It has already presided over one of the biggest PR disasters of the year and now Vodafone faces being sued by potentially thousands of its customers over poor network performance.
Sydney law firm PiperAlderman is seeking out disgruntled Vodafone customers to form a class action lawsuit over dropped calls, reception issues and poor data performance that have left customers fuming.
The Australian Competition and Consumer Commission (ACCC) has already said it is investigating the matter.
Vodafone initially blamed software bugs and argued that there were no serious problems with its network. Continue Reading
Britain’s Advertising Standards Authority (ASA) has upheld complaints about an ice-cream company’s magazine ad featuring a pregnant nun, ordering that it not be published again.
The print advertisement by Antonio Federici, published in The Lady and Grazia in June, featured a heavily pregnant nun eating from a tub of ice-cream, accompanied by the slogan “immaculately conceived”.
The ad was part of its “ice-cream is our religion” campaign.
Some Catholics are said to have found it offensive, the UK advertising standards board agreed and banned it.
Quite right, too.
That should please the Catholics.
You’d think the UK Ad Standards Board would feel satisfied at a job well done.
And the company, the recipient of all this free global publicity, should be happiest of all.
All this attention, that hasn’t cost a cent, has saved them a fortune in future advertising fees.
That’s a tough lesson for brand Tiger Woods, rename Cheetah Woods, to learn the hard way.
Hot on the heels of Accenture, Gillette and others, AT&T has joined the crowd, severing its ties with the golfing pro, joining a growing list of marketers distancing themselves from the golfer amid the public furor surrounding allegations of his infidelities.
“We are ending our sponsorship agreement with Tiger Woods and wish him well in the future,” said a spokesman for AT&T on Thursday.
AT&T’s relationship with Mr. Woods began more than five years ago when the telecommunications company started sponsoring Tiger Jam, an annual star-studded concert that is the biggest fund-raiser for the Tiger Woods Foundation.
That contract gave AT&T the right to have Mr. Woods conduct golf clinics for its customers, according to two people familiar with the matter.
The phone giant further expanded its relationship with the golfer in February to include having its corporate logo—a blue and white sphere—appear on Mr. Woods’s golf bag. Continue Reading
In the courts of Public Opinion, it appears some people think that the means justifies the end.
Depending on what you believe, you’ll think that man-made climate change is either “the greatest moral challenge of our time” (aka, Kevin Rudd) or the biggest con of our time, just follow the money trail, it leads straight to Al Gore and those scientists on the receiving end of multi-million dollar grants.
Thankfully, some blokes at Futerra were up to the challenge to develop its Rules of The Game blueprint which outlines the communication strategy for the scare-the-bejeezus-out-of-you man-made climate change movement.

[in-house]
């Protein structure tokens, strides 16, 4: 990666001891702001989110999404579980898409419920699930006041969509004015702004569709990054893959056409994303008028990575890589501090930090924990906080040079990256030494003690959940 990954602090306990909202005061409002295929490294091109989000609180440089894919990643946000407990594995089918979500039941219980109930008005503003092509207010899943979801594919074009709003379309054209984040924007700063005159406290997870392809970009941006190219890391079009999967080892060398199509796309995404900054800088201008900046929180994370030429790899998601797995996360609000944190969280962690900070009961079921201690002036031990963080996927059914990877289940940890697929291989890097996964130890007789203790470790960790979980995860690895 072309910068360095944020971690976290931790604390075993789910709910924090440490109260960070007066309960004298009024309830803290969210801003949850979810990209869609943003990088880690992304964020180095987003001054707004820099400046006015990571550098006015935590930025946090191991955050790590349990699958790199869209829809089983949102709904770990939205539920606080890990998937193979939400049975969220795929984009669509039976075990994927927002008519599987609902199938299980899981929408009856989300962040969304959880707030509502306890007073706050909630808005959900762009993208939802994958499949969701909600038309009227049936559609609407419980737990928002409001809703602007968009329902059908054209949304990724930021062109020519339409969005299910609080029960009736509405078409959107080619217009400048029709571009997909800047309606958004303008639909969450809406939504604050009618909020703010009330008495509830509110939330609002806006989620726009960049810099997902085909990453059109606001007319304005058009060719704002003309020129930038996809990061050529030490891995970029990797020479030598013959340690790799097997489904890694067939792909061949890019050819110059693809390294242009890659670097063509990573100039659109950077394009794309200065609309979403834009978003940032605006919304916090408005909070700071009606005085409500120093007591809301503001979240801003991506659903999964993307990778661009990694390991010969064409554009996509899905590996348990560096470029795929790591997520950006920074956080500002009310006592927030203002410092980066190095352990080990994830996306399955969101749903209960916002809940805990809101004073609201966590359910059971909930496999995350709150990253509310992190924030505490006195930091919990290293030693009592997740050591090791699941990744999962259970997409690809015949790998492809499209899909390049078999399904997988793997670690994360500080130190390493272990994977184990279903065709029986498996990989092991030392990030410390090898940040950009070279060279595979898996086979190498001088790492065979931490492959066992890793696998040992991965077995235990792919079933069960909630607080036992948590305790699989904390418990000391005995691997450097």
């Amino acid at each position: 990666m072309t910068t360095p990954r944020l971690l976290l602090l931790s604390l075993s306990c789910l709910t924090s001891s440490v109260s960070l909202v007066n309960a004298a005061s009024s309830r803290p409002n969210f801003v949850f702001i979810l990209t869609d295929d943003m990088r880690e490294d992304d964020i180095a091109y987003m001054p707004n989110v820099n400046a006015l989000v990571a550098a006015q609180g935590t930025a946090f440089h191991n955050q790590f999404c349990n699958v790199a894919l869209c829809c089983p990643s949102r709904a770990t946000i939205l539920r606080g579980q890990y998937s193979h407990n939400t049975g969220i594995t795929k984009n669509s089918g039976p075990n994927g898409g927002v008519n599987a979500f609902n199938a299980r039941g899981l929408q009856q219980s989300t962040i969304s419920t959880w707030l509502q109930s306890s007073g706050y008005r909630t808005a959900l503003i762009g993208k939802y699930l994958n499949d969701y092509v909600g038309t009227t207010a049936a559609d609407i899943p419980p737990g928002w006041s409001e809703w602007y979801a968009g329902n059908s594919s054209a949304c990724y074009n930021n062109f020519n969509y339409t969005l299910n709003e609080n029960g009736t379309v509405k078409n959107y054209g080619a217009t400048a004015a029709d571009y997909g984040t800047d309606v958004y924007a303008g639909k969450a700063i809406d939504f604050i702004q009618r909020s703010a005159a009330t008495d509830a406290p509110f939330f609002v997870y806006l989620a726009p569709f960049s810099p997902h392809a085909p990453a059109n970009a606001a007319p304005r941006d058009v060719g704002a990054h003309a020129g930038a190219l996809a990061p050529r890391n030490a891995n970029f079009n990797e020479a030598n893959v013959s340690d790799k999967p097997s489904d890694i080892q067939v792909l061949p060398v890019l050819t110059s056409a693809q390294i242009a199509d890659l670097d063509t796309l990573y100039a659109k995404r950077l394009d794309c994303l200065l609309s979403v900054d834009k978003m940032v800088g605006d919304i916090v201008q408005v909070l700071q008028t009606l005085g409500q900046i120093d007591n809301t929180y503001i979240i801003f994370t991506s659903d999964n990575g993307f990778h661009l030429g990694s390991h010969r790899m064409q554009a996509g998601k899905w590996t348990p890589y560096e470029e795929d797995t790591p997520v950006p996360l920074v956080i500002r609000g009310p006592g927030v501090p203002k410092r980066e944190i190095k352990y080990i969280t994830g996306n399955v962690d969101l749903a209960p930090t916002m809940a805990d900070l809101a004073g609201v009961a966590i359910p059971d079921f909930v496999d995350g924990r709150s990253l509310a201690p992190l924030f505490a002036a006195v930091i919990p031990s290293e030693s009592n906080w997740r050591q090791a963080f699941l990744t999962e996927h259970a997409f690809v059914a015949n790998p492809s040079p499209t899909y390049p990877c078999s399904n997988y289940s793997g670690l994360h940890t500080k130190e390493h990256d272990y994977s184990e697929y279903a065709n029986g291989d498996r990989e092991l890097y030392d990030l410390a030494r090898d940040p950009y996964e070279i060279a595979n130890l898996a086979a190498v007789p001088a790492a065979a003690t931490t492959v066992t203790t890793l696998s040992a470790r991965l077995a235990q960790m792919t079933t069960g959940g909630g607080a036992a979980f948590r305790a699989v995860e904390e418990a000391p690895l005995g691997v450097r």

It begins by “blowing away some myths” such as the ones it identified below.
If you want to know how the doomsdayers convince YOU that the planet is about to end, polar bears are becoming extinct and all seaside homes will be under water in the next few years, read on.
Read on and be really, really offended that they insult your intelligence this way. Continue Reading
From authenticity through to larrikin, it seems our branding experts have a range of branding options that might enable one of Australia’s most colourful characters in politics to ascend to the holy throne of Australian Prime Ministership.
“What he stands for is a kind of authenticity. There is so much spin and weasel words in politics, but he comes across as the guy who is prepared to run things up the flagpole,” says one.
“Abbott’s often criticised ability to speak his mind regardless of the consequences might prove to be the element that sets him apart,” says another.
In actual fact, Tony Abbott is a marketers dream.
But to get to that conclusion, we need to first revisit some basics in marketing strategy.
The document, mocked-up with an official McDonald’s Australia letterhead and signed by fictitious managing director “Robert Trugabe”, outlines a secret plan to save money by leaving items out of drive-through orders.
“If the girls leave one item out of every second or third order, this adds up to several thousand dollars per week revenue,” it says.
“We need to work out if there is a way of making this a procedure without making it documented.”
This is a story that has made front page news for Australia’s biggest selling newspaper.
(Must be a slow news day.)
HUNDREDS of Melbourne’s most tech-obsessed geeks plan to smash the world record for robot dancing next week.
Robot lovers are already practising their moon walks and ‘pops’ for the official Guinness World record attempt at Melbourne University, but organizer Marita Cheng denies the effort smacks of being a nerd.
“Actually, I’m more of a geek.”
The third-year Carlton mechatronics engineering student has already locked in 400 robot dancers, but wants to hit 1000 to make sure the quirky world mark stays here.
The current world record is held by the University of Kent in the UK, which convinced 276 dancers to perform a robotic “Macarena” but Ms Cheng promises Melbourne’s effort will be a lot funkier.
Ms Cheng and her cohorts are part of Robogals, a non-profit group of young engineering undergraduates teaching robotics to schoolgirls to lift the profile of science in schools.
And if you’re interested in how robots are going to dance their way into the record books, you can buy the largest selling newspaper in Australia or view the rest of this story online.